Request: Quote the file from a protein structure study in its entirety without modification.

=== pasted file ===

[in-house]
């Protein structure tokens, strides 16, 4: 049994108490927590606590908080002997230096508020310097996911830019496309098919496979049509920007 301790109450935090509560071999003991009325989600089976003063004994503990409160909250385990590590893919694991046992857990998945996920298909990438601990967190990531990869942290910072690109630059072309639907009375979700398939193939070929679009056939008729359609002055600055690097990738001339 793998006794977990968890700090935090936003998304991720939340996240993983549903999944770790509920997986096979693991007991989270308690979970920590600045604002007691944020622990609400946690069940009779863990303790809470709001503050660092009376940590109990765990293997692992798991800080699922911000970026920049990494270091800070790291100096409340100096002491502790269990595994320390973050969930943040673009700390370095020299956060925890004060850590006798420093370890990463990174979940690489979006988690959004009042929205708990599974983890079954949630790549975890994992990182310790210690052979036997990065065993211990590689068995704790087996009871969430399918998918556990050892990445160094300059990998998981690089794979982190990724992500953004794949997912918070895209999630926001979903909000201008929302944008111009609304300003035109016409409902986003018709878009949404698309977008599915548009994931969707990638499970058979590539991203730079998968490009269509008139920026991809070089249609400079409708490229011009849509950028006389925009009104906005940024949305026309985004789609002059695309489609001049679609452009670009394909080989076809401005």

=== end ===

[in-house]
């Protein structure tokens, strides 16, 4: 049994108490927590606590908080002997230096508020310097996911830019496309098919496979049509920007 301790109450935090509560071999003991009325989600089976003063004994503990409160909250385990590590893919694991046992857990998945996920298909990438601990967190990531990869942290910072690109630059072309639907009375979700398939193939070929679009056939008729359609002055600055690097990738001339 793998006794977990968890700090935090936003998304991720939340996240993983549903999944770790509920997986096979693991007991989270308690979970920590600045604002007691944020622990609400946690069940009779863990303790809470709001503050660092009376940590109990765990293997692992798991800080699922911000970026920049990494270091800070790291100096409340100096002491502790269990595994320390973050969930943040673009700390370095020299956060925890004060850590006798420093370890990463990174979940690489979006988690959004009042929205708990599974983890079954949630790549975890994992990182310790210690052979036997990065065993211990590689068995704790087996009871969430399918998918556990050892990445160094300059990998998981690089794979982190990724992500953004794949997912918070895209999630926001979903909000201008929302944008111009609304300003035109016409409902986003018709878009949404698309977008599915548009994931969707990638499970058979590539991203730079998968490009269509008139920026991809070089249609400079409708490229011009849509950028006389925009009104906005940024949305026309985004789609002059695309489609001049679609452009670009394909080989076809401005």